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Comparison of Two Quantitative Methods of Discerning Airspace Enlargement in Smoke-Exposed Mice

  • Richard E. Jacob ,

    Affiliation Biological Monitoring and Modeling, Pacific Northwest National Laboratory, Richland, Washington, United States of America

  • James P. Carson,

    Affiliation Biological Monitoring and Modeling, Pacific Northwest National Laboratory, Richland, Washington, United States of America

  • Kathy M. Gideon,

    Affiliation Pathology and Toxicology, Battelle Toxicology Northwest, Richland, Washington, United States of America

  • Brett G. Amidan,

    Affiliation Statistics and Sensor Analytics, Pacific Northwest National Laboratory, Richland, Washington, United States of America

  • Cathie L. Smith,

    Affiliation Health and Life Sciences, Battelle Memorial Institute, Columbus, Ohio, United States of America

  • K. Monica Lee

    Affiliation Pathology and Toxicology, Battelle Toxicology Northwest, Richland, Washington, United States of America

Comparison of Two Quantitative Methods of Discerning Airspace Enlargement in Smoke-Exposed Mice

  • Richard E. Jacob, 
  • James P. Carson, 
  • Kathy M. Gideon, 
  • Brett G. Amidan, 
  • Cathie L. Smith, 
  • K. Monica Lee


In this work, we compare two methods for evaluating and quantifying pulmonary airspace enlargement in a mouse model of chronic cigarette smoke exposure. Standard stereological sample preparation, sectioning, and imaging of mouse lung tissues were performed for semi-automated acquisition of mean linear intercept (Lm) data. After completion of the Lm measurements, D2, a metric of airspace enlargement, was measured in a blinded manner on the same lung images using a fully automated technique developed in-house. An analysis of variance (ANOVA) shows that although Lm was able to separate the smoke-exposed and control groups with statistical significance (p = 0.034), D2 was better able to differentiate the groups (p<0.001) and did so without any overlap between the control and smoke-exposed individual animal data. In addition, the fully automated implementation of D2 represented a time savings of at least 24x over semi-automated Lm measurements. Although D2 does not provide 3D stereological metrics of airspace dimensions as Lm does, results show that it has higher sensitivity and specificity for detecting the subtle airspace enlargement one would expect to find in mild or early stage emphysema. Therefore, D2 may serve as a more accurate screening measure for detecting early lung disease than Lm.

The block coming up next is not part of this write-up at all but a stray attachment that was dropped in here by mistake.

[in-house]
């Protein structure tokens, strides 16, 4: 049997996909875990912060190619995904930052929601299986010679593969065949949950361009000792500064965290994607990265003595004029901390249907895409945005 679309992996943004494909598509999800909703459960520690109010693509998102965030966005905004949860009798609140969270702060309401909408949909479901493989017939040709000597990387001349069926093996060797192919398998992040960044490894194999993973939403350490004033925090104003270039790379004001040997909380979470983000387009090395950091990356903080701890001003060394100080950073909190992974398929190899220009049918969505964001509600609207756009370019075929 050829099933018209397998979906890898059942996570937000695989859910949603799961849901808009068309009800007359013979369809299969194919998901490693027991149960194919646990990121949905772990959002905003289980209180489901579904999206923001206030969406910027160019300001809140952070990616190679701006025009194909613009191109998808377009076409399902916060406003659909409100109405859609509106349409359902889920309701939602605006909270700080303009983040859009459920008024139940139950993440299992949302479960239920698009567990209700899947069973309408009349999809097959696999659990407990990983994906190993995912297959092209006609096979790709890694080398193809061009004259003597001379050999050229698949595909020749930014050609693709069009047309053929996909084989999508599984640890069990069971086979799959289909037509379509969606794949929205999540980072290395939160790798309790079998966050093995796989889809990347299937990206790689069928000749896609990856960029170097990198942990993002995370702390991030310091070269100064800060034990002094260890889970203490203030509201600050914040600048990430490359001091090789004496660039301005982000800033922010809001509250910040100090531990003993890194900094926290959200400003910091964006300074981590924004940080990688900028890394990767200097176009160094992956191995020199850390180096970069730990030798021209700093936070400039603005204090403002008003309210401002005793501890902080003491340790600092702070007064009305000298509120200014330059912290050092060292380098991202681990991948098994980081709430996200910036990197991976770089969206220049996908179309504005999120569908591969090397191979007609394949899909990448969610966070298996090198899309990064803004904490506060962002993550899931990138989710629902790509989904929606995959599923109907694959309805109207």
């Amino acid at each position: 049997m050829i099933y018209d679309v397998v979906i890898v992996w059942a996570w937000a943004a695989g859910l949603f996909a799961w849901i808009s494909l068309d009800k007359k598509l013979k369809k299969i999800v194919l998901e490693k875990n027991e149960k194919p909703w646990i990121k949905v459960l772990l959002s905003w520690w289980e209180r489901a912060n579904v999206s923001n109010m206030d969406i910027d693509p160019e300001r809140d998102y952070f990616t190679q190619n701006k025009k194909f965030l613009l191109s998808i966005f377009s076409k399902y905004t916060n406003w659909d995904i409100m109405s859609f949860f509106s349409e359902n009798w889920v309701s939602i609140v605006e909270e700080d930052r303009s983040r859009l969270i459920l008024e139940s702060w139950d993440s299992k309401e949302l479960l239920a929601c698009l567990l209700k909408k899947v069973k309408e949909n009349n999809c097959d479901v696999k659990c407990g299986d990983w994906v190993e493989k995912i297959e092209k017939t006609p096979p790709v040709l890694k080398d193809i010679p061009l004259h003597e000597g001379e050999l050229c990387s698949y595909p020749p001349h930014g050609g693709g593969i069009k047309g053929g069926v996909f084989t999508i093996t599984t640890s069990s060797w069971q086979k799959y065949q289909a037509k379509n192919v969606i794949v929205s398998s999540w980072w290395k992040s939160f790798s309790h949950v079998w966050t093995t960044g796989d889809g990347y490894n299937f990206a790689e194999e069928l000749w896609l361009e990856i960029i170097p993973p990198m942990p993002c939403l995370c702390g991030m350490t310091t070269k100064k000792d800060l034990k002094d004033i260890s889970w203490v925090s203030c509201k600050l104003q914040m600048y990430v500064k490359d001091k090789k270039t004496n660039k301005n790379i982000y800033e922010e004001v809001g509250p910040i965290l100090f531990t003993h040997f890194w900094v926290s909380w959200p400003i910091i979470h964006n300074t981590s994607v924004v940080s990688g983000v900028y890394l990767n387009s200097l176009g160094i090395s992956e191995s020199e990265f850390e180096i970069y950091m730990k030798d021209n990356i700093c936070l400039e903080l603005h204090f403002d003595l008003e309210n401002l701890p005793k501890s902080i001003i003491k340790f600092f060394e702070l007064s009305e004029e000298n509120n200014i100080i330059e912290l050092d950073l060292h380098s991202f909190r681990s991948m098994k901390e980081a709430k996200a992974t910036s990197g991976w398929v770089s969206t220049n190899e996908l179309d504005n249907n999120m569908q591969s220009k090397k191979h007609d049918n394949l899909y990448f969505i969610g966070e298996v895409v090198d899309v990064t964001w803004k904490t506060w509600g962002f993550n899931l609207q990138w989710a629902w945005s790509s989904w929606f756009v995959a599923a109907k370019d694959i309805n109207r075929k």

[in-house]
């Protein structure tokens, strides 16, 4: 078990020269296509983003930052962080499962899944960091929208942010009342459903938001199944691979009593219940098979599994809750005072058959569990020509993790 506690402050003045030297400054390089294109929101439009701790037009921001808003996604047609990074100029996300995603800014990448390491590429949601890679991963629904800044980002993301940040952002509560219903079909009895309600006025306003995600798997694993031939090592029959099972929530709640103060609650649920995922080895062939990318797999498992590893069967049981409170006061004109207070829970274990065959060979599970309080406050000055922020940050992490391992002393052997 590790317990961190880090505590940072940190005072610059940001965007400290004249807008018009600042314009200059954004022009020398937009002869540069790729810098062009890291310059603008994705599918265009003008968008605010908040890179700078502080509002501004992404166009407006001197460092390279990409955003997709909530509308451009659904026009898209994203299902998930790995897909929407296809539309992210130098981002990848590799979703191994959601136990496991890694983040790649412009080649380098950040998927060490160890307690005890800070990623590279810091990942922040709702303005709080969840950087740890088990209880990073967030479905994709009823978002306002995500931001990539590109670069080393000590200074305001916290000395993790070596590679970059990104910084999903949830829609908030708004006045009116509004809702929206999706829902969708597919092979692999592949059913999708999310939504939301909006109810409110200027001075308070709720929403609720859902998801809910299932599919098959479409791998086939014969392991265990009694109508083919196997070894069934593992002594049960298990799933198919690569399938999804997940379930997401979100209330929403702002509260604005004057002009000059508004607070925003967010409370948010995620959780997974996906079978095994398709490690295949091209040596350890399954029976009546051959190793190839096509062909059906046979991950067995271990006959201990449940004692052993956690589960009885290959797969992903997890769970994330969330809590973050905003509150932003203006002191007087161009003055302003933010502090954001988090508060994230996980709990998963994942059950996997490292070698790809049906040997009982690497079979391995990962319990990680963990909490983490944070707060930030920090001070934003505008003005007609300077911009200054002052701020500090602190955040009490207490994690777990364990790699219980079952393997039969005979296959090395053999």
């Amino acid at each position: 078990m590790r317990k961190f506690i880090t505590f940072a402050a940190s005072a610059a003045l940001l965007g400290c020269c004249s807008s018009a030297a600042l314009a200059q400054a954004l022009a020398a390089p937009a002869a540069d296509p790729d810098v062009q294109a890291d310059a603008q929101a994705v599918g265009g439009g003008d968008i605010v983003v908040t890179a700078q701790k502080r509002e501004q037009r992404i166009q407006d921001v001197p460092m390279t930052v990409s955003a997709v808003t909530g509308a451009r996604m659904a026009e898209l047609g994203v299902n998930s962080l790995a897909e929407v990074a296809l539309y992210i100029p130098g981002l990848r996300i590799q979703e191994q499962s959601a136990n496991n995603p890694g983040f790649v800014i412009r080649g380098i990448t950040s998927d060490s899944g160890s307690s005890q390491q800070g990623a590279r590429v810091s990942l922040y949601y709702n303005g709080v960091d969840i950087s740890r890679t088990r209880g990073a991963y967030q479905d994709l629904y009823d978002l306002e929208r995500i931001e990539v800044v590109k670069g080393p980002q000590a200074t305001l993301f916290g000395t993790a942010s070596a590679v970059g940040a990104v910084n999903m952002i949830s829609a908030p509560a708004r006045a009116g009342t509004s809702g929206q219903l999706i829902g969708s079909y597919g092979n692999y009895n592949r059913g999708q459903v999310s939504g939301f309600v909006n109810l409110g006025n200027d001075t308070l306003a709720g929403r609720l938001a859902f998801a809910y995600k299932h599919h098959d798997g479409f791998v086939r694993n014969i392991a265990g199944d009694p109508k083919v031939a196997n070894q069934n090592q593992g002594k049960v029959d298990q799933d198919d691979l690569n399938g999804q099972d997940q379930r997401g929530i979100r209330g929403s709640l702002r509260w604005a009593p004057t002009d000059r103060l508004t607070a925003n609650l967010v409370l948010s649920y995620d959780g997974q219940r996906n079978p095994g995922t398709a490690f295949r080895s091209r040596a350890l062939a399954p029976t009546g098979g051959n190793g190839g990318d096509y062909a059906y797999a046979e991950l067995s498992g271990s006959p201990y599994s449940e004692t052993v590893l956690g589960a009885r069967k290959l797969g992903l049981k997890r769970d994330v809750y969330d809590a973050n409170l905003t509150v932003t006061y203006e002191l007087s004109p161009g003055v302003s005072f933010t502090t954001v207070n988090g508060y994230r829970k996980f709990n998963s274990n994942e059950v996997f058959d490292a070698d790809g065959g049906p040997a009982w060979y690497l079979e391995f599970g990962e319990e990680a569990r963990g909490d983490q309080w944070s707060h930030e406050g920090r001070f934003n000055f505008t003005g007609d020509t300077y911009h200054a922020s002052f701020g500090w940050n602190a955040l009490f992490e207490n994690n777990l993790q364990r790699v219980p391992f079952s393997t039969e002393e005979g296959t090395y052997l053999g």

The development and use of animal chronic obstructive pulmonary disease (COPD) models requires sensitive methods of monitoring and quantifying the disease progression. Key components of COPD, as defined by the American Thoracic Society, are “abnormal, permanent enlargement of airspaces distal to terminal bronchioles, accompanied by destruction of their walls” [1]. In addition, destruction in emphysema, a major component of COPD, is defined as “nonuniformity in the pattern of respiratory airspace enlargement” [2]. In mild emphysema, it has been shown that increases in lung volume are not necessarily accompanied by decreases in total surface area [3]. The increase in volume may be due to the deterioration of elastic fibers in parenchymal tissue, which can lead to breakage of weakened alveolar walls that are under mechanical stress [4]. Although this breakage may result in a slight loss of total surface area, it will likely lead to a few enlarged airspaces that are surrounded by smaller, intact ones.

The mean linear intercept (Lm), a measure of the surface area to volume ratio, is by and large the most commonly reported metric of emphysema. However, its application and interpretation tend to vary among different laboratories, and results are often misused as an assessment of airspace diameter or airspace size [5][7]. In cases of mild emphysema, in which diseased areas of the lung may be small, dispersed, and heterogeneous with respect to distribution of airspace sizes (e.g. see Refs. [8][10]), it is generally difficult to quantify disease severity, as conventional methods, such as Lm, employ numerical averaging to extract a “central tendency” [6] and, hence, tend to underestimate the important influence of subtle localized changes or outliers. This was pointed out in Ref. [7]: “Lm is much more difficult to measure and fraught with danger of bias if the airspace size is very variable.” There are compelling arguments against abandoning Lm [11], although these views highlight that Lm may not be the most sensitive indicator for early emphysema diagnosis. Indeed, several studies have demonstrated that Lm often cannot distinguish mild emphysema from healthy controls [12][17]. Therefore, a histological method of measuring airspace enlargement that is specifically sensitive to the presence of the largest airspaces is desirable for detecting such a disease state.